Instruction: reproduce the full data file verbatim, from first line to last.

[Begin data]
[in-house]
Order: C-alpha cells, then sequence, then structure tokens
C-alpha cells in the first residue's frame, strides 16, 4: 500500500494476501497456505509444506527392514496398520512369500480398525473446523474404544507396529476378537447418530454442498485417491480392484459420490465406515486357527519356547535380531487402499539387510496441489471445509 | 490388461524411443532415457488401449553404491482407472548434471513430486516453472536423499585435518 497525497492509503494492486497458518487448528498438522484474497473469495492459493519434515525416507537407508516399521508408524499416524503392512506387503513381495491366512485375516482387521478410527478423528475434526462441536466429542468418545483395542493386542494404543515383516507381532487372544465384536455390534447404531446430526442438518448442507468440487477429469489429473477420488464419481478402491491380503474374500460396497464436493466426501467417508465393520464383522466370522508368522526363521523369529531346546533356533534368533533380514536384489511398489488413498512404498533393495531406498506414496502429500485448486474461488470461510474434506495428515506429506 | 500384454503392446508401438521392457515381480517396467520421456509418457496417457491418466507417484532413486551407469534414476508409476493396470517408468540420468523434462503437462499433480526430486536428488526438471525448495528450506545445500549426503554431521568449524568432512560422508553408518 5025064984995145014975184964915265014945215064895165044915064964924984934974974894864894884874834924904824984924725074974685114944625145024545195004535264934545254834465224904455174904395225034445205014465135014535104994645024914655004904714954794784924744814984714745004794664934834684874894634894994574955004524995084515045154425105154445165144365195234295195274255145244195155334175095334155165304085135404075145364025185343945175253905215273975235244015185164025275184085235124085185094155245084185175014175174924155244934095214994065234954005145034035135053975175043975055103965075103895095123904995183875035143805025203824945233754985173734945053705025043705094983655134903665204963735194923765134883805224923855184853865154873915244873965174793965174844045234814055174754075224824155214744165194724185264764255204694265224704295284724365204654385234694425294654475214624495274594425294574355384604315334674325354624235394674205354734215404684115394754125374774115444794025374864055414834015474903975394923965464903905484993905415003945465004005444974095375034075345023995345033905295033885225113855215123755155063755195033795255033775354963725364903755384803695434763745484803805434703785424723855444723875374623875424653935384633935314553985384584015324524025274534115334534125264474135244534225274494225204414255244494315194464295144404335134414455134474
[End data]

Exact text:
[in-house]
Order: C-alpha cells, then sequence, then structure tokens
C-alpha cells in the first residue's frame, strides 16, 4: 500500500494476501497456505509444506527392514496398520512369500480398525473446523474404544507396529476378537447418530454442498485417491480392484459420490465406515486357527519356547535380531487402499539387510496441489471445509 | 490388461524411443532415457488401449553404491482407472548434471513430486516453472536423499585435518 497525497492509503494492486497458518487448528498438522484474497473469495492459493519434515525416507537407508516399521508408524499416524503392512506387503513381495491366512485375516482387521478410527478423528475434526462441536466429542468418545483395542493386542494404543515383516507381532487372544465384536455390534447404531446430526442438518448442507468440487477429469489429473477420488464419481478402491491380503474374500460396497464436493466426501467417508465393520464383522466370522508368522526363521523369529531346546533356533534368533533380514536384489511398489488413498512404498533393495531406498506414496502429500485448486474461488470461510474434506495428515506429506 | 500384454503392446508401438521392457515381480517396467520421456509418457496417457491418466507417484532413486551407469534414476508409476493396470517408468540420468523434462503437462499433480526430486536428488526438471525448495528450506545445500549426503554431521568449524568432512560422508553408518 5025064984995145014975184964915265014945215064895165044915064964924984934974974894864894884874834924904824984924725074974685114944625145024545195004535264934545254834465224904455174904395225034445205014465135014535104994645024914655004904714954794784924744814984714745004794664934834684874894634894994574955004524995084515045154425105154445165144365195234295195274255145244195155334175095334155165304085135404075145364025185343945175253905215273975235244015185164025275184085235124085185094155245084185175014175174924155244934095214994065234954005145034035135053975175043975055103965075103895095123904995183875035143805025203824945233754985173734945053705025043705094983655134903665204963735194923765134883805224923855184853865154873915244873965174793965174844045234814055174754075224824155214744165194724185264764255204694265224704295284724365204654385234694425294654475214624495274594425294574355384604315334674325354624235394674205354734215404684115394754125374774115444794025374864055414834015474903975394923965464903905484993905415003945465004005444974095375034075345023995345033905295033885225113855215123755155063755195033795255033775354963725364903755384803695434763745484803805434703785424723855444723875374623875424653935384633935314553985384584015324524025274534115334534125264474135244534225274494225204414255244494315194464295144404335134414455134474